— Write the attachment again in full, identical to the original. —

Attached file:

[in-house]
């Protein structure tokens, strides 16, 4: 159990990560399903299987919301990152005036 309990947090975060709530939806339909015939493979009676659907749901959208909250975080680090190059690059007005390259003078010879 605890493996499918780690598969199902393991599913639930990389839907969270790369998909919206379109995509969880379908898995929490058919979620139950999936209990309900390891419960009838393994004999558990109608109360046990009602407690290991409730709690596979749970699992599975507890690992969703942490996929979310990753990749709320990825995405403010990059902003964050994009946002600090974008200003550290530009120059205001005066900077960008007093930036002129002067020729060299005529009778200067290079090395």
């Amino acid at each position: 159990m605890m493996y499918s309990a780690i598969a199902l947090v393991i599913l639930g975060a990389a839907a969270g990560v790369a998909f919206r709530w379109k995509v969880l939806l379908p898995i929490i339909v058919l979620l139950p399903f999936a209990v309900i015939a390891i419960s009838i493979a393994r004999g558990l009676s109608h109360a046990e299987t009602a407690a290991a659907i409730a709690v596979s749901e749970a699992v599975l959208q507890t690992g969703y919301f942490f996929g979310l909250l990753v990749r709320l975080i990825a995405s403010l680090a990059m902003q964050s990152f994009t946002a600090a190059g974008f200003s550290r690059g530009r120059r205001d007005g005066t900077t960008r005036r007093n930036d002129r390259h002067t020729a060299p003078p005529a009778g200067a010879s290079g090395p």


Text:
[in-house]
């Protein structure tokens, strides 16, 4: 159990990560399903299987919301990152005036 309990947090975060709530939806339909015939493979009676659907749901959208909250975080680090190059690059007005390259003078010879 605890493996499918780690598969199902393991599913639930990389839907969270790369998909919206379109995509969880379908898995929490058919979620139950999936209990309900390891419960009838393994004999558990109608109360046990009602407690290991409730709690596979749970699992599975507890690992969703942490996929979310990753990749709320990825995405403010990059902003964050994009946002600090974008200003550290530009120059205001005066900077960008007093930036002129002067020729060299005529009778200067290079090395």
């Amino acid at each position: 159990m605890m493996y499918s309990a780690i598969a199902l947090v393991i599913l639930g975060a990389a839907a969270g990560v790369a998909f919206r709530w379109k995509v969880l939806l379908p898995i929490i339909v058919l979620l139950p399903f999936a209990v309900i015939a390891i419960s009838i493979a393994r004999g558990l009676s109608h109360a046990e299987t009602a407690a290991a659907i409730a709690v596979s749901e749970a699992v599975l959208q507890t690992g969703y919301f942490f996929g979310l909250l990753v990749r709320l975080i990825a995405s403010l680090a990059m902003q964050s990152f994009t946002a600090a190059g974008f200003s550290r690059g530009r120059r205001d007005g005066t900077t960008r005036r007093n930036d002129r390259h002067t020729a060299p003078p005529a009778g200067a010879s290079g090395p």